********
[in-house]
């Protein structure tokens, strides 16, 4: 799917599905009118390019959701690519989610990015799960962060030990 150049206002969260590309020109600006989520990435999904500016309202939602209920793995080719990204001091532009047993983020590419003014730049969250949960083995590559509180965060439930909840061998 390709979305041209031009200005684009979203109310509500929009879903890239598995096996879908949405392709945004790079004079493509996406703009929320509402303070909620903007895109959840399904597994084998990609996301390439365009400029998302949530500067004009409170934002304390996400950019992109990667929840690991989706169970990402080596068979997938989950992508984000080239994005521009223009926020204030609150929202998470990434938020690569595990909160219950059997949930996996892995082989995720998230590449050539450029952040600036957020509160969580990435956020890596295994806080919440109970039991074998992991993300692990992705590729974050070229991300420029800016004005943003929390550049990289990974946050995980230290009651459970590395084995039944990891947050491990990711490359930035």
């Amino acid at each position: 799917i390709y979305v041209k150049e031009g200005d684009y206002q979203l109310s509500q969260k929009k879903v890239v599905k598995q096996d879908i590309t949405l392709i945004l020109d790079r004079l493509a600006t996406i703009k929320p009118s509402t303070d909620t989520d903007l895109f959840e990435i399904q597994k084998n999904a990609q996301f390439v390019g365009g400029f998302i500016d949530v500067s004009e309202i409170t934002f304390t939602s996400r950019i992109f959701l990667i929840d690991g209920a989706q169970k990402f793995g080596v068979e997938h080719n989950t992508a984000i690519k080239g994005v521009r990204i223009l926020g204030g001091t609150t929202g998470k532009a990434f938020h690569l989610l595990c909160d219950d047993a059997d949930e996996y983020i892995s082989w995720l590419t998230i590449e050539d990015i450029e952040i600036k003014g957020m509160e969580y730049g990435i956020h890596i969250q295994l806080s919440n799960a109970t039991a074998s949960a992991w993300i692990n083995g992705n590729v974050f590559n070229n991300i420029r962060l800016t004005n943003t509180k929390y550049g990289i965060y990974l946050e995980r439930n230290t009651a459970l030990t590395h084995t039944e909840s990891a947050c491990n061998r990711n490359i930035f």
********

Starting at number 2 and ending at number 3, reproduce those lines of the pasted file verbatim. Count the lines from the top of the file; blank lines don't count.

């Protein structure tokens, strides 16, 4: 799917599905009118390019959701690519989610990015799960962060030990 150049206002969260590309020109600006989520990435999904500016309202939602209920793995080719990204001091532009047993983020590419003014730049969250949960083995590559509180965060439930909840061998 390709979305041209031009200005684009979203109310509500929009879903890239598995096996879908949405392709945004790079004079493509996406703009929320509402303070909620903007895109959840399904597994084998990609996301390439365009400029998302949530500067004009409170934002304390996400950019992109990667929840690991989706169970990402080596068979997938989950992508984000080239994005521009223009926020204030609150929202998470990434938020690569595990909160219950059997949930996996892995082989995720998230590449050539450029952040600036957020509160969580990435956020890596295994806080919440109970039991074998992991993300692990992705590729974050070229991300420029800016004005943003929390550049990289990974946050995980230290009651459970590395084995039944990891947050491990990711490359930035």
């Amino acid at each position: 799917i390709y979305v041209k150049e031009g200005d684009y206002q979203l109310s509500q969260k929009k879903v890239v599905k598995q096996d879908i590309t949405l392709i945004l020109d790079r004079l493509a600006t996406i703009k929320p009118s509402t303070d909620t989520d903007l895109f959840e990435i399904q597994k084998n999904a990609q996301f390439v390019g365009g400029f998302i500016d949530v500067s004009e309202i409170t934002f304390t939602s996400r950019i992109f959701l990667i929840d690991g209920a989706q169970k990402f793995g080596v068979e997938h080719n989950t992508a984000i690519k080239g994005v521009r990204i223009l926020g204030g001091t609150t929202g998470k532009a990434f938020h690569l989610l595990c909160d219950d047993a059997d949930e996996y983020i892995s082989w995720l590419t998230i590449e050539d990015i450029e952040i600036k003014g957020m509160e969580y730049g990435i956020h890596i969250q295994l806080s919440n799960a109970t039991a074998s949960a992991w993300i692990n083995g992705n590729v974050f590559n070229n991300i420029r962060l800016t004005n943003t509180k929390y550049g990289i965060y990974l946050e995980r439930n230290t009651a459970l030990t590395h084995t039944e909840s990891a947050c491990n061998r990711n490359i930035f």